4.5. Analyzing the measurement model through (CFA)

We used CFA in order to investigate the generalizability of multidimensional measures of the


constructs. This research obtained unidimensionality through recognize the items of each

-1647-
Journal of Industrial Engineering and Management – http://dx.doi.org/10.3926/jiem.1494

factor loading for individual latent construct. This paper retained the items under each
construct that have a loading higher than 0.6. According to the analytical output, there is no
item loaded below 0.60. As a result, all items of each construct were remained.

As mentioned earlier, by using three fitness-indexed to examine the fitness of the proposed
model, the fitness categorized were absolute fit, incremental fit and parsimonious fit Table 2,
highlight the indexed and the level of acceptance, were utilized in both default and revised
model.

Name of Category Index Name Acceptance Level Remarks Source


Bollen (1989);
Sensitive to sample Wheaton, Muthen,
Chi- Square p>0.05
size>200 Alwin and Summer
(1977)
Absolute Fit
Range 0.05 to 1.00 Browne and Cudeck
RMSEA RMSEA < 0.08
acceptable (1993)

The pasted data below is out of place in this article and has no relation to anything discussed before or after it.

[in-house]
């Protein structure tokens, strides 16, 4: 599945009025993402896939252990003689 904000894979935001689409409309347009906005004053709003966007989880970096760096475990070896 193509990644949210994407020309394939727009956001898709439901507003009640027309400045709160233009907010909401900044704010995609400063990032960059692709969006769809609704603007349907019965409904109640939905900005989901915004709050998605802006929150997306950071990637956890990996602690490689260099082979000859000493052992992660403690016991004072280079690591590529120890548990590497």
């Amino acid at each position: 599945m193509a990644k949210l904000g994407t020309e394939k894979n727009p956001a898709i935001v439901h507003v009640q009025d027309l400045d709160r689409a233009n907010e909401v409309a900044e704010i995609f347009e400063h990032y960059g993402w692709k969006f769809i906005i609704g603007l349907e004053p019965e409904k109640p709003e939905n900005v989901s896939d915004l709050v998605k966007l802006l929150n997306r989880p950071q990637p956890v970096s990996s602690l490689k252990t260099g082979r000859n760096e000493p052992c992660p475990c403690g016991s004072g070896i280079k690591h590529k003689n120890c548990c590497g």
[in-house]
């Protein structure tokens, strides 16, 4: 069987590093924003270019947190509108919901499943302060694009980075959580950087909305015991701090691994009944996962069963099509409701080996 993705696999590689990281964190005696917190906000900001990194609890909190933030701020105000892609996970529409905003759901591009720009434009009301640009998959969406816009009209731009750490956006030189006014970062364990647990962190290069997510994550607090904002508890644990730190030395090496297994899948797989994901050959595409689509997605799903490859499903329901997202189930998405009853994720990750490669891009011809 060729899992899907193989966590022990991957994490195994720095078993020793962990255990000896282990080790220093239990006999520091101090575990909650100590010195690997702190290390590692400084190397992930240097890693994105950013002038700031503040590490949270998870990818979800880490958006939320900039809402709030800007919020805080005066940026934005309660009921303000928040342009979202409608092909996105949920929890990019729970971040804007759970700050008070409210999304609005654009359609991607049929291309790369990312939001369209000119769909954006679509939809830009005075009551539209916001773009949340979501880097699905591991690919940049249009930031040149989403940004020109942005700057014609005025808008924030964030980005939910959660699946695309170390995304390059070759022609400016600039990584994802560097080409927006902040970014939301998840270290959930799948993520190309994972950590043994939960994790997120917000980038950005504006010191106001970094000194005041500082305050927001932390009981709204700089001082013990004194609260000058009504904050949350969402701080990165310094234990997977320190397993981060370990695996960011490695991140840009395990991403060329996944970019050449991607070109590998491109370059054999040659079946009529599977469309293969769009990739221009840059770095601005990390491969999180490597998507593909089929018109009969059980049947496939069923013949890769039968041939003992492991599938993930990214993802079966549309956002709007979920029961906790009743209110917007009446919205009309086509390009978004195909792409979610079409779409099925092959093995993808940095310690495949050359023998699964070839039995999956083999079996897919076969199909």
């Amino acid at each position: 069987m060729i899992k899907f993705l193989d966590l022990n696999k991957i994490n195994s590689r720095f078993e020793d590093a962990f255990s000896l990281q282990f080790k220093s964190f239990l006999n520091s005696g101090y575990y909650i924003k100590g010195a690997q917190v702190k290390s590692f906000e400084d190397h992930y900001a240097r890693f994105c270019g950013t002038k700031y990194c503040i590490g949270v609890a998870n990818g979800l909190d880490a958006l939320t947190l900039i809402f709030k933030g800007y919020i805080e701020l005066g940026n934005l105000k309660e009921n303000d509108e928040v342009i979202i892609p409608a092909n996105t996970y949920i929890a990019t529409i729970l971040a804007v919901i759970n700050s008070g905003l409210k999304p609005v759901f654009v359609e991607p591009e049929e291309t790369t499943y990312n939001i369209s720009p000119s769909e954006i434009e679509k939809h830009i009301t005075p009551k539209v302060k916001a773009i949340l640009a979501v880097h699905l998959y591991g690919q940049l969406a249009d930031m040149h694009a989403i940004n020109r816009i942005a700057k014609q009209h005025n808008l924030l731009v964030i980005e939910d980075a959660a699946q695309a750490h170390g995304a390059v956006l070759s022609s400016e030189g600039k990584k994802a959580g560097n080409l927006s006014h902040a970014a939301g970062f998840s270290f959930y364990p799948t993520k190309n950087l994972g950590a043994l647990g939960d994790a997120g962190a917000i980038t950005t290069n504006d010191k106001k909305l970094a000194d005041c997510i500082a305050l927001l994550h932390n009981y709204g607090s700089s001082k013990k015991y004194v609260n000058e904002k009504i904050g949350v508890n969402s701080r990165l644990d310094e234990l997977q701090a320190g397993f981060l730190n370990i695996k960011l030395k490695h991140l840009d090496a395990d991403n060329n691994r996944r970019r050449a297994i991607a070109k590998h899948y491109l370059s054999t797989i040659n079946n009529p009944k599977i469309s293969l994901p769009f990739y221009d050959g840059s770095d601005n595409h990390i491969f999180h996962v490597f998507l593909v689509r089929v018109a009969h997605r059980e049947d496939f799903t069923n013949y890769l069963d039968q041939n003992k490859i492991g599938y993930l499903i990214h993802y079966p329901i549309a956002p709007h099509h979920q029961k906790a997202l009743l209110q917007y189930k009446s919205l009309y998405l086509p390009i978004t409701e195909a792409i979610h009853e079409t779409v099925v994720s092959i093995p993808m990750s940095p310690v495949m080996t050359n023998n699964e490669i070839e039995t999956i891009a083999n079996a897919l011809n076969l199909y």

GFI= 0.95 is a Jöreskog and Sörbom
GFI GFI>0.90
good fit (1986)
AGFI= 0.95 is a Tanaka and Huba
AGFI>0.90
AGFI good fit (1984)
Incremental Fit
CFI= 0.95 is a Bentler and Hu
CFI CFI>0.90
good fit (1999)
The value should Marsh and Hocevar
Parsimonious Fit Chisq/df Chi square/df<5.0
be less than 5.0 (1985)

Table 2. Level of acceptance to test the fitness of the individual constructs

Theoretical Construct Model χ² d.f. χ²/d.f. GFI RMSEA CFI


Default (10 Items) 256.09 35 7.316 0.867 0.127 0.646
Functional Quality (FQ)
Revised (7 items) 26.695 14 1.907 0.970 0.049 0.950
Default (4 items) 18.716 2 9.358 0.969 0.143 0.937
Technical Qualities (TQ)
Revised (4 items) 3.258 1 3.258 0.986 0.074 0.993
Firms Image (FI) Default (4 items) 5.392 2 2.696 0.983 0.064 0.982
Customers' perceived
Default (4 items) 21.649 5 4.330 0.968 0.073 0.961
value (CPV)
Default (6 items) 39.259 9 4.362 0.977 0.071 0.952
Customers' Loyalty (CL)
Revised (5 items) 17.959 5 3.592 0.973 0.080 0.975

Table 3. Level of acceptance of the unidimensional construct